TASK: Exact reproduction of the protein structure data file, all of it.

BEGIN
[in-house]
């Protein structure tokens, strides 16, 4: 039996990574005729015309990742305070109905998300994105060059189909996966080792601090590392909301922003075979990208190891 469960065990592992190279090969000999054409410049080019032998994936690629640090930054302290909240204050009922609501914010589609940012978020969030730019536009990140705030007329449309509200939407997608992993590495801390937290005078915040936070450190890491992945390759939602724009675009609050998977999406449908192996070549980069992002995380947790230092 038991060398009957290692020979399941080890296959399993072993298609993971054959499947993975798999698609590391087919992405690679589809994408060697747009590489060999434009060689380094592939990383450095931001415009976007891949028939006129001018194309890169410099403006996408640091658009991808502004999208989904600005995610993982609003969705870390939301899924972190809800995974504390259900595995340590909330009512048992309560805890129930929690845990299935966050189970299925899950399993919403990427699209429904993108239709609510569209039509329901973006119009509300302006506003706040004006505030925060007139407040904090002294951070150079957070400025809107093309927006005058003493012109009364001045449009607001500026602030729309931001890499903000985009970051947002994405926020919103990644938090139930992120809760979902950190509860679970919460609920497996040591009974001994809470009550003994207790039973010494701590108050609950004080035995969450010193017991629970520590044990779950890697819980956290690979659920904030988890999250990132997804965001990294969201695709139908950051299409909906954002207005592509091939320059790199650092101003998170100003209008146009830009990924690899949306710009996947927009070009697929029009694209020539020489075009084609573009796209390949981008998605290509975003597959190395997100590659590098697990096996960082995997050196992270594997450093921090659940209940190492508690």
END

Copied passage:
[in-house]
């Protein structure tokens, strides 16, 4: 039996990574005729015309990742305070109905998300994105060059189909996966080792601090590392909301922003075979990208190891 469960065990592992190279090969000999054409410049080019032998994936690629640090930054302290909240204050009922609501914010589609940012978020969030730019536009990140705030007329449309509200939407997608992993590495801390937290005078915040936070450190890491992945390759939602724009675009609050998977999406449908192996070549980069992002995380947790230092 038991060398009957290692020979399941080890296959399993072993298609993971054959499947993975798999698609590391087919992405690679589809994408060697747009590489060999434009060689380094592939990383450095931001415009976007891949028939006129001018194309890169410099403006996408640091658009991808502004999208989904600005995610993982609003969705870390939301899924972190809800995974504390259900595995340590909330009512048992309560805890129930929690845990299935966050189970299925899950399993919403990427699209429904993108239709609510569209039509329901973006119009509300302006506003706040004006505030925060007139407040904090002294951070150079957070400025809107093309927006005058003493012109009364001045449009607001500026602030729309931001890499903000985009970051947002994405926020919103990644938090139930992120809760979902950190509860679970919460609920497996040591009974001994809470009550003994207790039973010494701590108050609950004080035995969450010193017991629970520590044990779950890697819980956290690979659920904030988890999250990132997804965001990294969201695709139908950051299409909906954002207005592509091939320059790199650092101003998170100003209008146009830009990924690899949306710009996947927009070009697929029009694209020539020489075009084609573009796209390949981008998605290509975003597959190395997100590659590098697990096996960082995997050196992270594997450093921090659940209940190492508690």